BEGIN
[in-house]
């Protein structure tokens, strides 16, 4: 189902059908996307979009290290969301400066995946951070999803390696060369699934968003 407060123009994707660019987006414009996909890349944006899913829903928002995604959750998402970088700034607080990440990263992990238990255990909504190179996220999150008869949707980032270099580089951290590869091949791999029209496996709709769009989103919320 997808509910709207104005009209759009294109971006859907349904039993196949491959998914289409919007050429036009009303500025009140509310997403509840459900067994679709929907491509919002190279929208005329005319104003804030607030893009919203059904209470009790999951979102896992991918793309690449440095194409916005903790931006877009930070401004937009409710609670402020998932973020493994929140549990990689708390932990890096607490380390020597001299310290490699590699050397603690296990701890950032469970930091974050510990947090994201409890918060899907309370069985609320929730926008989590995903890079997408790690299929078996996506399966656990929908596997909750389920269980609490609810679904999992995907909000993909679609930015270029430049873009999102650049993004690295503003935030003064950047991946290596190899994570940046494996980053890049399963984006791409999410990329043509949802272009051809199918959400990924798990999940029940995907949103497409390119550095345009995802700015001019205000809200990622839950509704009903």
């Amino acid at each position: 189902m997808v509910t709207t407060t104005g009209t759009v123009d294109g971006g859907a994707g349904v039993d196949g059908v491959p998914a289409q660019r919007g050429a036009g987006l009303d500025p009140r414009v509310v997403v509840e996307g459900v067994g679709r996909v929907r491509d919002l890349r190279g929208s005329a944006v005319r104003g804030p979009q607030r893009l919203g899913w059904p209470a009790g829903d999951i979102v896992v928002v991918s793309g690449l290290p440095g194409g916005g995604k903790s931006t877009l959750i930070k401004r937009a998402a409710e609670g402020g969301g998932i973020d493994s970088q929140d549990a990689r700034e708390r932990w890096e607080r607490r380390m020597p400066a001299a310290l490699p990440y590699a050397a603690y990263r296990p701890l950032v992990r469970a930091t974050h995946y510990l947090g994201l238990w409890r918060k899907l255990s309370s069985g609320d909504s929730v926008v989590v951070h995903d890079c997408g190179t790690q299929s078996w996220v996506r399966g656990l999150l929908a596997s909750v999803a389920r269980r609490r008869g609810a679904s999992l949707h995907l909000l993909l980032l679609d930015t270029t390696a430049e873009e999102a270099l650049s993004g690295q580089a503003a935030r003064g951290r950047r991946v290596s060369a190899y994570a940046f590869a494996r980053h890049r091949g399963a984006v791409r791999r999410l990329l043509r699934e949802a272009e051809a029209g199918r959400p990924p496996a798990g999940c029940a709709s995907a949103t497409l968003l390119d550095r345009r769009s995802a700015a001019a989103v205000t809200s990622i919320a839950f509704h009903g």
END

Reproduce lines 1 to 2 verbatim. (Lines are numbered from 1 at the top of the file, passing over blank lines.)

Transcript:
[in-house]
């Protein structure tokens, strides 16, 4: 189902059908996307979009290290969301400066995946951070999803390696060369699934968003 407060123009994707660019987006414009996909890349944006899913829903928002995604959750998402970088700034607080990440990263992990238990255990909504190179996220999150008869949707980032270099580089951290590869091949791999029209496996709709769009989103919320 997808509910709207104005009209759009294109971006859907349904039993196949491959998914289409919007050429036009009303500025009140509310997403509840459900067994679709929907491509919002190279929208005329005319104003804030607030893009919203059904209470009790999951979102896992991918793309690449440095194409916005903790931006877009930070401004937009409710609670402020998932973020493994929140549990990689708390932990890096607490380390020597001299310290490699590699050397603690296990701890950032469970930091974050510990947090994201409890918060899907309370069985609320929730926008989590995903890079997408790690299929078996996506399966656990929908596997909750389920269980609490609810679904999992995907909000993909679609930015270029430049873009999102650049993004690295503003935030003064950047991946290596190899994570940046494996980053890049399963984006791409999410990329043509949802272009051809199918959400990924798990999940029940995907949103497409390119550095345009995802700015001019205000809200990622839950509704009903």